People who are in pain can be said to suffer from two types of pain. The first is the pain which arises from their injury or illness. The second is the emotional distress which they feel because of the physical pain. This emotional distress can include fear, anxiety, helplessness and panic. It is this second type of pain that mindfulness can help to reduce.
Mindfulness is a simple form of meditation which is used by many people suffering from chronic pain. As stated above, it does not take away the physical pain that arises from their injuries or other illnesses. However, it greatly reduces the emotional distress they feel.
Mindfulness involves becoming aware of what is actually going on right now without getting “lost” in your imagination. For instance you can become aware of your breathing and this is a very good way to maintain mindfulness. You can become aware of the fact that you are sitting down or lying down. If you are sweeping the floor you can simply be aware of that fact!
Here is a four-part exercise to help you to use mindfulness to manage your response to pain (if the pain is too intense, skip Part 2) :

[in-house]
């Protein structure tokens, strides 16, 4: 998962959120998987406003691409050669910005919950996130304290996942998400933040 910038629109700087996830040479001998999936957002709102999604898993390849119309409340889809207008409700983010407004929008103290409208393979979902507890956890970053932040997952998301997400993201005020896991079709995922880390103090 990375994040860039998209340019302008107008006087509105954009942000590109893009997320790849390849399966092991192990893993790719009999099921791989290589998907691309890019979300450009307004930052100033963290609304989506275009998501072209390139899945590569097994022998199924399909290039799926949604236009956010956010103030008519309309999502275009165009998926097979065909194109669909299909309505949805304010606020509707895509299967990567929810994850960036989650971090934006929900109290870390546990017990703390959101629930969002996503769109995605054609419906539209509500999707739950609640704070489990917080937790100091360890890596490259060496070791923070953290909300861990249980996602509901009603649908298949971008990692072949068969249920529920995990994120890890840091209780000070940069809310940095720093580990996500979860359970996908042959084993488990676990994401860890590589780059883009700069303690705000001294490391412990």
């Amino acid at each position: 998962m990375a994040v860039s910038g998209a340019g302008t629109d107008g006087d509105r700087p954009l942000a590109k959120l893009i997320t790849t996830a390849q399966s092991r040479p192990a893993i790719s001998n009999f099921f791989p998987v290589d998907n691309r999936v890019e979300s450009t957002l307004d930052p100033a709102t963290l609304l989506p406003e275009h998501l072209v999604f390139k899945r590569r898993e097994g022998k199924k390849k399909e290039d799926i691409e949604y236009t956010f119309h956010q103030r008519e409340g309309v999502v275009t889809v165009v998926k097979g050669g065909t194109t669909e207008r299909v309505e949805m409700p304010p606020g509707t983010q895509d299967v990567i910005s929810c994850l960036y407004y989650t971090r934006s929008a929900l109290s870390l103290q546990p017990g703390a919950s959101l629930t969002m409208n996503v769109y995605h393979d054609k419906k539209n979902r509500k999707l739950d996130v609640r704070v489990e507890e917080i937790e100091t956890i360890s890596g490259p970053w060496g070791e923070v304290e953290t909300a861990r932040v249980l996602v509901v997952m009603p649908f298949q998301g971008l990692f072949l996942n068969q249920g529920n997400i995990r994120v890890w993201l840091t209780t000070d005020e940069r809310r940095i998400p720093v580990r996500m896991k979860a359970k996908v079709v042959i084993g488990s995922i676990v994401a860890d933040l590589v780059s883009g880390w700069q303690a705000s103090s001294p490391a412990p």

Notice your breathing.
Notice your posture.
Notice the points of contact between your body and the chair, floor, ground.
Notice your clothes touching your body.
Every time you drift into thinking, just return to noticing your breathing.
If you feel pain, notice the pain without getting involved in thoughts about it.
Notice how the intensity of pain rises and falls but rarely stays the same.
Notice the area of your body that surrounds the area of pain. Notice how that area is tensed up. Imagine that you are breathing into that area and allowing it to relax.
Now, as well as your body, notice the room you are in.
Notice how your pain is just part of your experience. It is not your total experience.
Now notice your breathing again.